Non-invasive IVF test checks sperm for healthy DNA

A non-invasive way to test the quality of sperm to be use in fertility treatments has been developed by UK scientists. The team hope the technique will boost the chances of conception for couples using in vitro fertilisation (IVF) to have children.

Alistair Elfick and colleagues at the University of Edinburgh used Raman microscopy to analyse single sperm cells, assessing the quality of their DNA. The healthiest sperm can then be used in an intracytoplasmic sperm injection - a form of in vitro fertilisation used to overcome male fertility problems, in which a single sperm is selected and injected into the egg. 

Current ways to assess the healthiest sperm include the ’swimming test’ - to select the fastest moving sperm - and studying the sperm cells under the microscope to pick the most uniform one, explains Elfick. But athletics and beauty contests don’t necessarily reveal the sperm with the best DNA.

’There is a clear motivation for us to come up with a better way to look at the quality of DNA that is in a sperm’, says Elfick. Biology has a wonderful way of selecting the sperm with the highest-quality DNA and ensuring that this sperm enters the egg, he adds - ’the egg is able to say: I like that one.’ And it is this selectivity that the scientists are looking to replicate.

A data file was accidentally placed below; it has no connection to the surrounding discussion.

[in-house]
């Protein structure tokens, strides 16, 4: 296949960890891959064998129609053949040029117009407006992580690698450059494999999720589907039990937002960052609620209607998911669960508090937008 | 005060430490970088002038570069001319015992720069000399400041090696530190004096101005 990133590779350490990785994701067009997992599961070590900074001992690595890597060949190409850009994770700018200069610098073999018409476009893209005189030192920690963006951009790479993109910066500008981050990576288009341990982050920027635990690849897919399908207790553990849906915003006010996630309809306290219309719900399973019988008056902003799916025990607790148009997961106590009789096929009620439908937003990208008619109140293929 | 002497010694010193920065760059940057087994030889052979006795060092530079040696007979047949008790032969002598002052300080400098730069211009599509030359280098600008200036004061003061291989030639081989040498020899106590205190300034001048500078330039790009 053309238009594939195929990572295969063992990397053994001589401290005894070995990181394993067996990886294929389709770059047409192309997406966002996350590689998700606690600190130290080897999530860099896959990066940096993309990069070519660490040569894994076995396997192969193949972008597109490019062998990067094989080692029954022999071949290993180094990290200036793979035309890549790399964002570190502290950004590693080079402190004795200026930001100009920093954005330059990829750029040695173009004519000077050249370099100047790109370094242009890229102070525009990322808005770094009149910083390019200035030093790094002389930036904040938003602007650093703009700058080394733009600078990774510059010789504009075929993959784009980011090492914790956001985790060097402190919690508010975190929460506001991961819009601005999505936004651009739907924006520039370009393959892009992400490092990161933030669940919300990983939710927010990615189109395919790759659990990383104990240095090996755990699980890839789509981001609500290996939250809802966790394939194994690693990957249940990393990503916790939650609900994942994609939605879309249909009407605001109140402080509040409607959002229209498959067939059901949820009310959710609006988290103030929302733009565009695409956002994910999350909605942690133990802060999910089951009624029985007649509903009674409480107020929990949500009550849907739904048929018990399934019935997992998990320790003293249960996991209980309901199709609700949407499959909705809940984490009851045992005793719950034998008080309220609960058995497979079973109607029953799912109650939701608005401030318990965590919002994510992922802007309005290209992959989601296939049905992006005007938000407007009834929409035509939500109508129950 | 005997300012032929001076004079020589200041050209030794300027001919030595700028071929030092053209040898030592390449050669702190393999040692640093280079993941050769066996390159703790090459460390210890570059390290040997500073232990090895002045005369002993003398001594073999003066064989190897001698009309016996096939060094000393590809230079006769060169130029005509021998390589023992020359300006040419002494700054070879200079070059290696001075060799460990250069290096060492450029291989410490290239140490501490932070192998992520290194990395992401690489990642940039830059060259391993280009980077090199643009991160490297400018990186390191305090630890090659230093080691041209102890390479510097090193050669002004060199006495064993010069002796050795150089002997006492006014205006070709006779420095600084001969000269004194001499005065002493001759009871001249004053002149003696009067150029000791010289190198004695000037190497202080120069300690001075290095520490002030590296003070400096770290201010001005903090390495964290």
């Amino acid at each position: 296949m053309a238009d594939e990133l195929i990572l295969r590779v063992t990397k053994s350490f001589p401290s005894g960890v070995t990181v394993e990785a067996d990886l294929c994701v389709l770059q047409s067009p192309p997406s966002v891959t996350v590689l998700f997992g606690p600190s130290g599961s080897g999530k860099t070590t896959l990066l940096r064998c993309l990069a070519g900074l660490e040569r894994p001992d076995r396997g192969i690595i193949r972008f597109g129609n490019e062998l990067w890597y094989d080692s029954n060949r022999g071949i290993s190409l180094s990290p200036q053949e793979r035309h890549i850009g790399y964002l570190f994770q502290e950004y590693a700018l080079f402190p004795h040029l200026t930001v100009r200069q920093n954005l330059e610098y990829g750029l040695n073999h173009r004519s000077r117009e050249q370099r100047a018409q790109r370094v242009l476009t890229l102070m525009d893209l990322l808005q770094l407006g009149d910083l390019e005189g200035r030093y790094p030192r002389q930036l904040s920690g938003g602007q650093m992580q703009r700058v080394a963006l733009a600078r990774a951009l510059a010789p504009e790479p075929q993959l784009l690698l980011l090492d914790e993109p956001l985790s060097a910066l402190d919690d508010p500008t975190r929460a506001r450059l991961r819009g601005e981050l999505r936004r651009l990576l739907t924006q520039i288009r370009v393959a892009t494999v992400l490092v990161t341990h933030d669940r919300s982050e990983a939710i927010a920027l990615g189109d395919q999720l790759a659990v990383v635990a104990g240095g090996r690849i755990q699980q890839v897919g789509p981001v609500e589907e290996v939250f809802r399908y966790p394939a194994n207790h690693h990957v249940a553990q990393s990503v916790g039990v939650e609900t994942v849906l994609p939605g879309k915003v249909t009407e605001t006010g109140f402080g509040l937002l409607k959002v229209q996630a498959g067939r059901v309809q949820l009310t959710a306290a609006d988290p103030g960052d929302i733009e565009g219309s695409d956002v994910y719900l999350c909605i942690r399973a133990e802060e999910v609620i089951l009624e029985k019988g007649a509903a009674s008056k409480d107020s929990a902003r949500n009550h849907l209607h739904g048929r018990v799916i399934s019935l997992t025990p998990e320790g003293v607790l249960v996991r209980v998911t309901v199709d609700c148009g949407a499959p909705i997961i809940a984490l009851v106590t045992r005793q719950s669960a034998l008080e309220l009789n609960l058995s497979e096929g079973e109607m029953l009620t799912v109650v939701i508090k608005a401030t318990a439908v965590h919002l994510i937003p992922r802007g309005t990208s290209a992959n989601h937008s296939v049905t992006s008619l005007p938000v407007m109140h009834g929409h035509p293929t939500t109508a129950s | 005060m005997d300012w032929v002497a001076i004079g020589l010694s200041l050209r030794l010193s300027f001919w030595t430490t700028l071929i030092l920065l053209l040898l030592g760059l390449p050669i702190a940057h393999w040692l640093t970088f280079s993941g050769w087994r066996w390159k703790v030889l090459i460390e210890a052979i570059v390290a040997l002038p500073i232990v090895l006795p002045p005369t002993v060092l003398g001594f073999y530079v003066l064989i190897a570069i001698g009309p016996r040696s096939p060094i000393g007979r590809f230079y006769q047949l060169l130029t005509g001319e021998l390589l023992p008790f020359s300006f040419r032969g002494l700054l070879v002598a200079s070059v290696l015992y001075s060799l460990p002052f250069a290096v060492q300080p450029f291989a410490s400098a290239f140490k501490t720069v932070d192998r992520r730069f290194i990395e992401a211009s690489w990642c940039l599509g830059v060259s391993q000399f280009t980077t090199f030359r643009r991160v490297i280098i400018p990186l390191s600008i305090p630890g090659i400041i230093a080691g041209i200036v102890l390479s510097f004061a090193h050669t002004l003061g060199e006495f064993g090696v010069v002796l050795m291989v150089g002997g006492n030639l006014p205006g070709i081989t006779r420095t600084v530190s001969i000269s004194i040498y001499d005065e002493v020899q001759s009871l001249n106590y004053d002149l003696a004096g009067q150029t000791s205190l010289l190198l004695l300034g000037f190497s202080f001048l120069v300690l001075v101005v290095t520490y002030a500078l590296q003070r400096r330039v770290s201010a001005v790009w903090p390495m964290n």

Source: © EPSRC

Elfick shows Raman microscopy in action

To test the sperm, Elfick’s team first capture a sperm cell using two highly focused beams of light - known as optical tweezers. The DNA is then analysed using a commercially-available Raman microscope with a near-infrared excitation wavelength that is non-damaging to the sperm cell, says Elfick. Finally, the team use statistical analysis to look for signs of DNA damage - as damaged DNA vibrates differently to good DNA - within the Raman spectra of the sperm head. And within this algorithm lies the potential commercial value of the work, he adds. 

There are other ways of assaying the quality of DNA in sperm cells using fluorescent labeling, but to do so you have to destroy the sperm cell, explains Elfick. ’We’re not aware of anyone else using a technique like ours, where the sperm can still be used once it has been found to have good DNA quality.’ 

Ioan Notingher, from the University of Nottingham, UK, collaborated with Elfick at the start of this project and says he is looking forward to seeing the results once they are published. ’The potential [of this research] is huge,’ he says. ’It will have a big impact on IVF.’ 

Looking to the future, Notingher says that a huge amount of safety work needs to be done before this method can actually be used in IVF clinics, to ensure that any children born following the screening procedure aren’t harmed by the technique. ’They need to make sure that the lasers don’t leave any sort of small changes to the DNA that could be damaging to the baby,’ he says. 

Elfick and his team are currently attempting to patent the work and set up a spin-off company to push this project forward, as well as working on a host of other clinical uses for Raman including looking at the health of egg cells for IVF. 

Nina Notman 

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